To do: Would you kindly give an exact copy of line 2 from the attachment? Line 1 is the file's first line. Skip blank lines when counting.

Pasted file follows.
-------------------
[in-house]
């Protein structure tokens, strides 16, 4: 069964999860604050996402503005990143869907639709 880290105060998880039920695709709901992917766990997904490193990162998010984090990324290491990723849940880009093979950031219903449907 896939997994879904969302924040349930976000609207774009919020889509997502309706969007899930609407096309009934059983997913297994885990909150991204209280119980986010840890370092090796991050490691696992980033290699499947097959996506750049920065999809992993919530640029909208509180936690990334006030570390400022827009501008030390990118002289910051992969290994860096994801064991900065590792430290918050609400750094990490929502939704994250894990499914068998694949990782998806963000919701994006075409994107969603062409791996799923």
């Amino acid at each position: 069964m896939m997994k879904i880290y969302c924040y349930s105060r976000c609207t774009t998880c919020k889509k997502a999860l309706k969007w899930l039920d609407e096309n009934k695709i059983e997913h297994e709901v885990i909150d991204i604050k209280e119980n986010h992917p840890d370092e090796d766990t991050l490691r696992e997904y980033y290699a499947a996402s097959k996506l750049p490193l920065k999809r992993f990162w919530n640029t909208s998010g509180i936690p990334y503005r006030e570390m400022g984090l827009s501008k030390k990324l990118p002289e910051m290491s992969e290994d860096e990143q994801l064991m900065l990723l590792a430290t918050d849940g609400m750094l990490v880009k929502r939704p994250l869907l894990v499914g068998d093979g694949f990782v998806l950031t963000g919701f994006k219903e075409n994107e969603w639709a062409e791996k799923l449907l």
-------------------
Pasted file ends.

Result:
């Protein structure tokens, strides 16, 4: 069964999860604050996402503005990143869907639709 880290105060998880039920695709709901992917766990997904490193990162998010984090990324290491990723849940880009093979950031219903449907 896939997994879904969302924040349930976000609207774009919020889509997502309706969007899930609407096309009934059983997913297994885990909150991204209280119980986010840890370092090796991050490691696992980033290699499947097959996506750049920065999809992993919530640029909208509180936690990334006030570390400022827009501008030390990118002289910051992969290994860096994801064991900065590792430290918050609400750094990490929502939704994250894990499914068998694949990782998806963000919701994006075409994107969603062409791996799923």